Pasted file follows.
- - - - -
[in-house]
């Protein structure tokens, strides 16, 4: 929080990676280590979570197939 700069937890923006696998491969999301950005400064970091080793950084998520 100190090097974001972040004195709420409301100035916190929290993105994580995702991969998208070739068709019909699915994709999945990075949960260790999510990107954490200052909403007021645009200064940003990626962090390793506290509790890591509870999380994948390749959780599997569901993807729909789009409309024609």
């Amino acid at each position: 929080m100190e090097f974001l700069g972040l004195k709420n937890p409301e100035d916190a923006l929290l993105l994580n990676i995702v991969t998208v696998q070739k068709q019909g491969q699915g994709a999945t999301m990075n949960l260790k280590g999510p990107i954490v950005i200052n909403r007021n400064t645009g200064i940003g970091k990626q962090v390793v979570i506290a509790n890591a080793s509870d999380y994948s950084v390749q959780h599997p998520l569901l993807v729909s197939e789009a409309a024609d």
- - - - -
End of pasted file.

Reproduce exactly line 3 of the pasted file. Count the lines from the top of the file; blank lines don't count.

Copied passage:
């Amino acid at each position: 929080m100190e090097f974001l700069g972040l004195k709420n937890p409301e100035d916190a923006l929290l993105l994580n990676i995702v991969t998208v696998q070739k068709q019909g491969q699915g994709a999945t999301m990075n949960l260790k280590g999510p990107i954490v950005i200052n909403r007021n400064t645009g200064i940003g970091k990626q962090v390793v979570i506290a509790n890591a080793s509870d999380y994948s950084v390749q959780h599997p998520l569901l993807v729909s197939e789009a409309a024609d």